on September 15, 2021

5 things you'll only find in Estonia

on September 15, 2021

5 cosas que sólo encontrarás en Estonia

From an underwater prison to a sports competition, in which people compete to perform a complete 360° rotation on a balance sheet, Estonia never stops astonishing. Know 5 things you'll only find in Estonia, because without knowing all the countries of the world in a deep way, we can't say it with security, any way, there are things that aren't even a little common.

1. A submerged prison

In the past, the small village of Rummu was associated with an infamous penal institution for forced labor, from which 7000 prisoners extracted piedra caliza. To prevent the quarry, which became deeper and deeper, was flooded, water was pumped day and night.

A decade after the collapse of the Soviet Union, the process of relocation of prisoners and interruption of the cantera was started. When the prison was abandoned, there was no need to continue pumping water, and the quarry, which was eventually filled with water, ended up turning into a lake that took over the abandoned buildings, the machines, the trees and all the infrastructure.

It is a hidden paradise with beautiful landscapes and refreshing waters where you can swim. There are also activities such as stand-up paddle boarding, buceo, snorkeling and there is a bar on the beach (of course, it's Estonia!)

2. More women than men

For every 100 women in Estonia, there are 87 men – just the Northern Mariana Islands, a territory of the United States in the Pacific, with a population of about 50,000 inhabitants, which accounts for a smaller percentage of men. However, this differentiates empieza only from 55 years of age because Estonian women live in average 10 years more than men.

In 1950, approximately 57% of the population were female, while 43% were male. The reason for this was the large number of men who died in wars during the first half of the twentieth century, which was particularly high in the entire Soviet Union (Estonia is an ex-Soviet state), as well as a higher life expectancy among women.

The shortest life expectancy of men is expected, as they run more risks and by the general are employed in physically demanding and unhealthy jobs. There is also a high incidence of unhealthy lifestyles among men, such as alcohol and tobacco consumption.

3. Mixed cuisine with German, Scandinavian and Russian cuisine

Throughout its history, Estonia was occupied by several countries – Germany, Sweden, Denmark and Russia – which ended up influencing the cuisine, among many other aspects.

So, what kind of food do Estonians eat? Estonian food is plentiful, healthy and full of seasonal flavors.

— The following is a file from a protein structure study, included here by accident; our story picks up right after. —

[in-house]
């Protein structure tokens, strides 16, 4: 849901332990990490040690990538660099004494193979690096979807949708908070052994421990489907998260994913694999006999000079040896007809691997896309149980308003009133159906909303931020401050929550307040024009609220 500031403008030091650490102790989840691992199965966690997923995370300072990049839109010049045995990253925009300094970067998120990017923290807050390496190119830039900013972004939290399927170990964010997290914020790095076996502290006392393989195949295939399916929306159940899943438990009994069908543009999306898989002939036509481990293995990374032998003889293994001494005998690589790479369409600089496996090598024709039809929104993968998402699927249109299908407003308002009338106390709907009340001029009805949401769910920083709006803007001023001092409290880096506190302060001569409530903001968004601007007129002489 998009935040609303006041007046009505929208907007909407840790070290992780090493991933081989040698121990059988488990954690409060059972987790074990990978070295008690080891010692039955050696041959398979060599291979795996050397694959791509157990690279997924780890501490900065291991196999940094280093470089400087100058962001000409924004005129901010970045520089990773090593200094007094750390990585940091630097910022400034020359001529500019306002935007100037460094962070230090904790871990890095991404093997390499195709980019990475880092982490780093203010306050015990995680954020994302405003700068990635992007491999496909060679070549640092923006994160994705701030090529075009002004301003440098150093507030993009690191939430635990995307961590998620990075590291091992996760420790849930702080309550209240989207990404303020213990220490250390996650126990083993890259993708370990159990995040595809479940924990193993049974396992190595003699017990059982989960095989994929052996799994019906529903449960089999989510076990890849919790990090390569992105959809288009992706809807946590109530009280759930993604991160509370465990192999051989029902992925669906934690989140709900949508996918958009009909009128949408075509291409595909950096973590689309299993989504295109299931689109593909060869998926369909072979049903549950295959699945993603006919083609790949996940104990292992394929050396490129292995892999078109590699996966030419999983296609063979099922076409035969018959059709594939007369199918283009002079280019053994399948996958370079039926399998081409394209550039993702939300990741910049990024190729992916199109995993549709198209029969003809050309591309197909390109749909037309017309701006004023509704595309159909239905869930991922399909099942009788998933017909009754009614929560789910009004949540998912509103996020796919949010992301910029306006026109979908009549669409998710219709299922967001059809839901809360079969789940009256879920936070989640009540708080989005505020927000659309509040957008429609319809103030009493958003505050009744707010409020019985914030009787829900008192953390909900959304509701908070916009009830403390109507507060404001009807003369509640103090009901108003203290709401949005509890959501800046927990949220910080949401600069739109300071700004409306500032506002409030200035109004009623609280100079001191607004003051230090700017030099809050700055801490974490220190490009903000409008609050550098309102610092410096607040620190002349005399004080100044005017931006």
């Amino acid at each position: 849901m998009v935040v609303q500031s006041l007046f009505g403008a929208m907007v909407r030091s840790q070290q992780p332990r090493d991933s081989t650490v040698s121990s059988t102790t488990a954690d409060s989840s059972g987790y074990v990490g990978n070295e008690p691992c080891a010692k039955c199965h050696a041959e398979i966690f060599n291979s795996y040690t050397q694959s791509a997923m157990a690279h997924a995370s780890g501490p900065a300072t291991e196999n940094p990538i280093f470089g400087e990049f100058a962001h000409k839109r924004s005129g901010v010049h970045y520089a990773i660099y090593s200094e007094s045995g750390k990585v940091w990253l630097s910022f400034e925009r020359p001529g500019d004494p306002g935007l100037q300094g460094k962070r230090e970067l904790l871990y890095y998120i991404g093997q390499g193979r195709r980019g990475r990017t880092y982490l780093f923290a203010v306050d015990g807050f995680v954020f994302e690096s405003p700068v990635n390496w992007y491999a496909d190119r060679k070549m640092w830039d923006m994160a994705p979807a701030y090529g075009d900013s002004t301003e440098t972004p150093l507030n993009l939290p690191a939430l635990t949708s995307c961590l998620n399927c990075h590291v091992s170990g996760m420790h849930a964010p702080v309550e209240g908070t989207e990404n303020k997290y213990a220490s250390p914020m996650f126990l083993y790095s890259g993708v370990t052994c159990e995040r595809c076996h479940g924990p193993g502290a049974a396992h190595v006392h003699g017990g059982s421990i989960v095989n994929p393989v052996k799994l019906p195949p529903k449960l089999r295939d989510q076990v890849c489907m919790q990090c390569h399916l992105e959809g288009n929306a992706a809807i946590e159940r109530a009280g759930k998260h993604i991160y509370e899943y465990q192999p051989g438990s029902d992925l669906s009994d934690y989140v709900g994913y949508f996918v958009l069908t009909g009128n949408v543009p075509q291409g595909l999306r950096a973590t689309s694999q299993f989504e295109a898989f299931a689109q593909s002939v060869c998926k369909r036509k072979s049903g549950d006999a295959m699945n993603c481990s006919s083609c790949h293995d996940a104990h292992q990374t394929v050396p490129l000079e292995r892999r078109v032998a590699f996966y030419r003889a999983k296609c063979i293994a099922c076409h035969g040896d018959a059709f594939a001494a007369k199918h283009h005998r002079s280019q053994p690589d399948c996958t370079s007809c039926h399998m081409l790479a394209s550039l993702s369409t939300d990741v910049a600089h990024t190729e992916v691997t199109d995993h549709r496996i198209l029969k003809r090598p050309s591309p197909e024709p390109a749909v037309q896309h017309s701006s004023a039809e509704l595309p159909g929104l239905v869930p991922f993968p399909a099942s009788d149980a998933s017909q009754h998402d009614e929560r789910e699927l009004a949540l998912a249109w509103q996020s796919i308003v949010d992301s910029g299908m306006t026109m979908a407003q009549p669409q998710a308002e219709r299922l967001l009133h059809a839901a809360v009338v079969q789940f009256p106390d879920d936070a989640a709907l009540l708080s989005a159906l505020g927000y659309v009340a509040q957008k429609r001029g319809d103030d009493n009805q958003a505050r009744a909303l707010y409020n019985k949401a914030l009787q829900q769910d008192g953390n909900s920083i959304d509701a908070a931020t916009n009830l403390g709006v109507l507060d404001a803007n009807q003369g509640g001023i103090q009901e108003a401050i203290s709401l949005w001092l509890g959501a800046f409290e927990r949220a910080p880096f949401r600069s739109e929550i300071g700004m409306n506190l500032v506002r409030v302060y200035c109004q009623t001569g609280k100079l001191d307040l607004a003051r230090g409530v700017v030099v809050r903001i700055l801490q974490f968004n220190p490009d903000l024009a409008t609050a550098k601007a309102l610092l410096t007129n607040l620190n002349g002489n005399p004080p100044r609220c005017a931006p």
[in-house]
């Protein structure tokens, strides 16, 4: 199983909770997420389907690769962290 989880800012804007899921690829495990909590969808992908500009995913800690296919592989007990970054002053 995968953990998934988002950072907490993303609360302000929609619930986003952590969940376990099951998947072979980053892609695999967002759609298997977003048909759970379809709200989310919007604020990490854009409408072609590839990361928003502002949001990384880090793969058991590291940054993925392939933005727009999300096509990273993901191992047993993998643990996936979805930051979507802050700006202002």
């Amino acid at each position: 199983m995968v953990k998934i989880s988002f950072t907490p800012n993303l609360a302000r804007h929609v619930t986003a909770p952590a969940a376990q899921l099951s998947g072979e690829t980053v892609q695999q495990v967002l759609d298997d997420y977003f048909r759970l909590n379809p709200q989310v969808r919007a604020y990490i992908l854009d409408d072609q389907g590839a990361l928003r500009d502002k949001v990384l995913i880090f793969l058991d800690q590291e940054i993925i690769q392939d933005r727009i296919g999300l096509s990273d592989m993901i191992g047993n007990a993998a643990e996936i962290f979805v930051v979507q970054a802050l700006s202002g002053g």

Traditionally, the diet of Estonians is based on beef, pork, fish, sausage and sauerkraut. The patatas add a generous dose of carbohydrates that warm the body in winter. The “sour cream” or sour cream is served with everyone. There is a selected and generous option of delicious sweets, for example, sweet pans, chocolate and mazapán.

Other favorites are pan negro, morcilla, kama (a mix of roasted barley, centeno, avena and harina de guisantes), meat marmalade, and a variety of gachas and soups.

4. Free public transport in the capital

Since the beginning of January 2013, Tallinn is the first capital of the European Union to offer free public transport to residents.

To have the right to freely use public transport in Tallinn, Tallinn residents have to buy the “green card” (2 euros) and identify it. People who do not live in Tallinn can also buy the “green card”, which allows them to charge the amount of money they need to use public transport.

Since the introduction of free public transport, a significant increase in the number of registered residents in Tallinn has been observed.

5. The village swing

The village swing is a large swing designed for several adults traditionally built on collective lands in the village.

The practice of balancing has been present in Estonian culture for a long time, but its origin is not known.

The sports balance was invented in Estonia in 1993, in which the people competed to perform a complete 360° rotation on the balance.

This practice is also part of the traditions of the eve of the summer solstice (the night of the 23rd of June).

One thing is more interesting than the other, is it true? Which of these things have you seen in another country or in Estonia? Cuentanos in the comments. The best one, what are you curious to know about this wonderful country?

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